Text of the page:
looking for design pattern name

Raymond Hettinger vze4rx4y at verizon.net
Wed Jul 30 11:37:16 CEST 2003


"Andrew Dalke" <adalke at mindspring.com> wrote in message
news:bg1lt6$81g$1 at slb2.atl.mindspring.net...
> I'm looking for the name used for a pattern like what Qt uses for
> it's container hierarchy.  I'm doing this design for molecules, so I'll
> use that as my example.
>
> There's a container, in this case, a Molecule.  A Molecule has Atoms
> and Bonds.  When an Atom, it is passed the parent container as
> part of the constructor, as in
>
> mol = Molecule()
> O1 = Atom(mol, 8)    # note the parent in the constructor
> O2 = Atom(mol, 8)
> Bond(O1, O2, 2)    # (the parent is implicit - comes from the atoms)

What happens in Bond() if O1 and O2 have different parents?

When O1 is constructed, does mol get informed?  IOW, after the
four assignments, does mol know that it has two atoms and double bond?


> I want to compare this to a design like
>
> mol = Molecule()
> O1 = mol.add_atom(8)
> O2 = mol.add_atom(8)
> mol.add_bond(O1, O2)
>
> which does not allow a user-derived Atom and Bond class
>
> and one like
>
> mol = Molecule()
> O1 = Atom(8)
> mol.add_atom(O1)
> O2 = Atom(8)
> mol.add_atom(O2)
> b = Bond(2)
> mol.add_bond(b)

How does this setup handle:

  mol1 = Molecule()
  mol2 = Molecule()
  b = Bond(2)
  mol1.add_bond(b)
  mol2.add_bond(b)

Is there any way to detect that the same Atom or Bond
being used in two different molecules?



>
> Anyone have good names for any of these three styles?

Assuming that the first approach operates by constructing
components and notifying parents that it is a new component,
then I would call it the Widget pattern because it operates like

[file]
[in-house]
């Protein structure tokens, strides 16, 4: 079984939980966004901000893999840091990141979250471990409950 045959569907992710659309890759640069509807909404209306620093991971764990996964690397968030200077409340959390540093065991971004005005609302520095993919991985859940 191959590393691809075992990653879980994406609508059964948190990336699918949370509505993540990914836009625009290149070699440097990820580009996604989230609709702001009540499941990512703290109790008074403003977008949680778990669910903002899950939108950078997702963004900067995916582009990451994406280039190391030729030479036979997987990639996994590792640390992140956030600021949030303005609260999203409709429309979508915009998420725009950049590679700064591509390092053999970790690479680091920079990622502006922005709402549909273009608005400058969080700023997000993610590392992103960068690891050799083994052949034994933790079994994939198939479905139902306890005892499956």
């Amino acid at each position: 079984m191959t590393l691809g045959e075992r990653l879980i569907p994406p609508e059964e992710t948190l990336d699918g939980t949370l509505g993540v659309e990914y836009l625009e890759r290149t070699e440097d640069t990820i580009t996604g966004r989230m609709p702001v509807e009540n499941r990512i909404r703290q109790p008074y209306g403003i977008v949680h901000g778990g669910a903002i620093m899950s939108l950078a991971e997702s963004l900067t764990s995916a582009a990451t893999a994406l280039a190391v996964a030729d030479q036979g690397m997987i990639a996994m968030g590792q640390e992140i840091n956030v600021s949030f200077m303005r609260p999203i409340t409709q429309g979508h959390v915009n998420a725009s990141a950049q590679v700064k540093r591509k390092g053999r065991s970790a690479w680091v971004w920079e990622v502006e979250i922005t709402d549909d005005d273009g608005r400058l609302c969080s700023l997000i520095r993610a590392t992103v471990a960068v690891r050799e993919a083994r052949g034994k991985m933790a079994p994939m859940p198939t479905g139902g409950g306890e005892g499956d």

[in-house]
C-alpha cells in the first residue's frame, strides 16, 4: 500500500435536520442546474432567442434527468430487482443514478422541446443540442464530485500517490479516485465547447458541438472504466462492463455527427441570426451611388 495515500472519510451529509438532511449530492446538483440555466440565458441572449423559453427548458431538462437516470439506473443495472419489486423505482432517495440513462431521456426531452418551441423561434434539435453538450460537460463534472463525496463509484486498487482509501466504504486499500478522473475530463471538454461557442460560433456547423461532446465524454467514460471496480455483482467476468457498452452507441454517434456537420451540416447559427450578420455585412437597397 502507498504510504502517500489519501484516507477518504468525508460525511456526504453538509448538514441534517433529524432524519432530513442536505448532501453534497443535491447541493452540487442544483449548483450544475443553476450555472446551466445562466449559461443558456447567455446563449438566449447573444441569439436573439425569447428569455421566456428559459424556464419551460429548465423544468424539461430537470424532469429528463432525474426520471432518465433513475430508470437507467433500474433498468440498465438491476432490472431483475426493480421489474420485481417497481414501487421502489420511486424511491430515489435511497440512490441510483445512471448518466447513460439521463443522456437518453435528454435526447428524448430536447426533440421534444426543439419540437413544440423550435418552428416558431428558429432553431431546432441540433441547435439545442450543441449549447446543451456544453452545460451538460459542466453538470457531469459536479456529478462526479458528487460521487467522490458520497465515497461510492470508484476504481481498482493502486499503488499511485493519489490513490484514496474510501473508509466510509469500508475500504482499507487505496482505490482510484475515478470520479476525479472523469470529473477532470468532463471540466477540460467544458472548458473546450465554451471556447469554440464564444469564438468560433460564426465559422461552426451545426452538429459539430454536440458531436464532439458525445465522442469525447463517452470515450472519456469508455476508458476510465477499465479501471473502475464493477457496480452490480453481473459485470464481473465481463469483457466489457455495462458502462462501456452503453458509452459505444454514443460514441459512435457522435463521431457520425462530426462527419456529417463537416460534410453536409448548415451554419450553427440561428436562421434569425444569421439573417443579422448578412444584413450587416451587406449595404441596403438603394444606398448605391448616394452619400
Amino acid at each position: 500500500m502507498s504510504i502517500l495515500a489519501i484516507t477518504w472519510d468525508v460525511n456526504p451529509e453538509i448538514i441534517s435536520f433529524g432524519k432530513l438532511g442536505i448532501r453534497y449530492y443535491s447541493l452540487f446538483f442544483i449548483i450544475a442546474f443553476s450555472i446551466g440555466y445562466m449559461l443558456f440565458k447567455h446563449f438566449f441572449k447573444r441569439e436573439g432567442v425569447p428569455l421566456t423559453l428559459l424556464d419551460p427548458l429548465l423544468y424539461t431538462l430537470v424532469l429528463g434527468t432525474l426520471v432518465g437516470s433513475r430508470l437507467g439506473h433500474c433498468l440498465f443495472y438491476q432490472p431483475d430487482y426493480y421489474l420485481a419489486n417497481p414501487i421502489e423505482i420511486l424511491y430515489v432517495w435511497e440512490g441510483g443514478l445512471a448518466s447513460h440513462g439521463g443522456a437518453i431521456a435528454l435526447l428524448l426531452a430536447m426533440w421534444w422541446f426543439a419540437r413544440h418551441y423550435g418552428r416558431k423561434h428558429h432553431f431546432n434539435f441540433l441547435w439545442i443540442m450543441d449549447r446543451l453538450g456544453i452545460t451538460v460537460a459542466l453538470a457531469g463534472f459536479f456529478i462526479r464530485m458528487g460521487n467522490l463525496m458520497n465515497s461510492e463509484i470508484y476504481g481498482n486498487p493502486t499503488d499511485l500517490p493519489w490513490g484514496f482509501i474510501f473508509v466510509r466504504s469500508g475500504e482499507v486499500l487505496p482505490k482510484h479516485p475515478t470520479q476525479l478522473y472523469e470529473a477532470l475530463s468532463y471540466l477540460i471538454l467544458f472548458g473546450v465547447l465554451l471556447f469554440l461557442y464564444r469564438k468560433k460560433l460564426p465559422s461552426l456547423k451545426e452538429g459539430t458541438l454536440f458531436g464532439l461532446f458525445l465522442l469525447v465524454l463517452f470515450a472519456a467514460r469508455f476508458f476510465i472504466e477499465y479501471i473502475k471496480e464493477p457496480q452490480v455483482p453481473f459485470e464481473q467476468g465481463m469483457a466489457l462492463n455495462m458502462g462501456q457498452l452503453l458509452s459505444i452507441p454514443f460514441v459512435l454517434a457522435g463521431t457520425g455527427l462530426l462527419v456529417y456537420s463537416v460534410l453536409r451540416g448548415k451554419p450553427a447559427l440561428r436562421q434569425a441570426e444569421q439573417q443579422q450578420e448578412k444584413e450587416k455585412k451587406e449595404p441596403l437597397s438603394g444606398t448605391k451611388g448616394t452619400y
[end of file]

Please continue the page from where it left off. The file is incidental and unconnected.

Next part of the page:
Tk widgets:

    root = Tk()               # root = Molecule()
    b1 = Button(root)     # b1 = Atom(root, 8)
    b2 = Button(root)     # b2 = Atom(root, 8)

In Chapter 2 of The Art of Objects, the second and third
approaches are called Collection Manager and Container.
The key distinction is that a Container only contains the
objects and is not responsible for creating them.

Another idea is to name the patterns after the limitations
inherent in each design.  When Atoms are constructed
implicitly, the design does not favor applications
that break-up a molecule and re-attach some of the existing
atoms into new molecules, so call it NoMix or some such.

Still another ideas is to describe a pattern by its
characteristic variant or invariant properties:

* The first approach has components with fixed parents
    established at the time of component creation.  Call the pattern
    SignUp since every new atom or bond has to immediately
    signup with an existing parent.

* The second approach has captive components.
   This suggests the name MoleculeDriven to cover the idea
   that all component atoms or bonds are created from the
   molecule, thus assuring there can be no orphan atoms or bonds.

* The third approach allows free mixing of components.
   This is suggestive of the name TinkerToy where all the
   molecular model components can lay separately on a
   table (sticks for bonds and cogwheels for atoms).



Raymond Hettinger






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